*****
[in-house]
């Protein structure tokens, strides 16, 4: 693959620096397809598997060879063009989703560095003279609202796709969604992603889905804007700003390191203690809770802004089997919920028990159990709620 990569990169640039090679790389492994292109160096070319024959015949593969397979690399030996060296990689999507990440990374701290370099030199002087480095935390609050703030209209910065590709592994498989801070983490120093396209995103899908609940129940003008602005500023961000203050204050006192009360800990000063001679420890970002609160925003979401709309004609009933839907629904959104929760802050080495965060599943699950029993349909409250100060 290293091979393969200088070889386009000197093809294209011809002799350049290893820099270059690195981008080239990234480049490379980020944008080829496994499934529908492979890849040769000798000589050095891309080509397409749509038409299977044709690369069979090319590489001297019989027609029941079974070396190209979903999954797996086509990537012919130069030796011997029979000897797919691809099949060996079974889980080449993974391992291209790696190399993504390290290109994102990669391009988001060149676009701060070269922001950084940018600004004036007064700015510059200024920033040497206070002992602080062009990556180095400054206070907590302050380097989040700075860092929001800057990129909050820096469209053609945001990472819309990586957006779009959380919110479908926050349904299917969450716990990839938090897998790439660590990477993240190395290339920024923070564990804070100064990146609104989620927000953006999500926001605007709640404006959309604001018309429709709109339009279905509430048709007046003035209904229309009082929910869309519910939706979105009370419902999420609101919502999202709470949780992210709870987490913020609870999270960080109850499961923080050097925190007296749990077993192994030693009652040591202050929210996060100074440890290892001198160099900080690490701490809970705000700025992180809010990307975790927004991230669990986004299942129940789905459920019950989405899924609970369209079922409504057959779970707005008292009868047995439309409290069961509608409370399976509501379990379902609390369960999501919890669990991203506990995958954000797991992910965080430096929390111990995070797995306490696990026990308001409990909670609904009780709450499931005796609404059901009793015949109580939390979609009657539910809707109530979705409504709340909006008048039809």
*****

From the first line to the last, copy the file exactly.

[in-house]
């Protein structure tokens, strides 16, 4: 693959620096397809598997060879063009989703560095003279609202796709969604992603889905804007700003390191203690809770802004089997919920028990159990709620 990569990169640039090679790389492994292109160096070319024959015949593969397979690399030996060296990689999507990440990374701290370099030199002087480095935390609050703030209209910065590709592994498989801070983490120093396209995103899908609940129940003008602005500023961000203050204050006192009360800990000063001679420890970002609160925003979401709309004609009933839907629904959104929760802050080495965060599943699950029993349909409250100060 290293091979393969200088070889386009000197093809294209011809002799350049290893820099270059690195981008080239990234480049490379980020944008080829496994499934529908492979890849040769000798000589050095891309080509397409749509038409299977044709690369069979090319590489001297019989027609029941079974070396190209979903999954797996086509990537012919130069030796011997029979000897797919691809099949060996079974889980080449993974391992291209790696190399993504390290290109994102990669391009988001060149676009701060070269922001950084940018600004004036007064700015510059200024920033040497206070002992602080062009990556180095400054206070907590302050380097989040700075860092929001800057990129909050820096469209053609945001990472819309990586957006779009959380919110479908926050349904299917969450716990990839938090897998790439660590990477993240190395290339920024923070564990804070100064990146609104989620927000953006999500926001605007709640404006959309604001018309429709709109339009279905509430048709007046003035209904229309009082929910869309519910939706979105009370419902999420609101919502999202709470949780992210709870987490913020609870999270960080109850499961923080050097925190007296749990077993192994030693009652040591202050929210996060100074440890290892001198160099900080690490701490809970705000700025992180809010990307975790927004991230669990986004299942129940789905459920019950989405899924609970369209079922409504057959779970707005008292009868047995439309409290069961509608409370399976509501379990379902609390369960999501919890669990991203506990995958954000797991992910965080430096929390111990995070797995306490696990026990308001409990909670609904009780709450499931005796609404059901009793015949109580939390979609009657539910809707109530979705409504709340909006008048039809």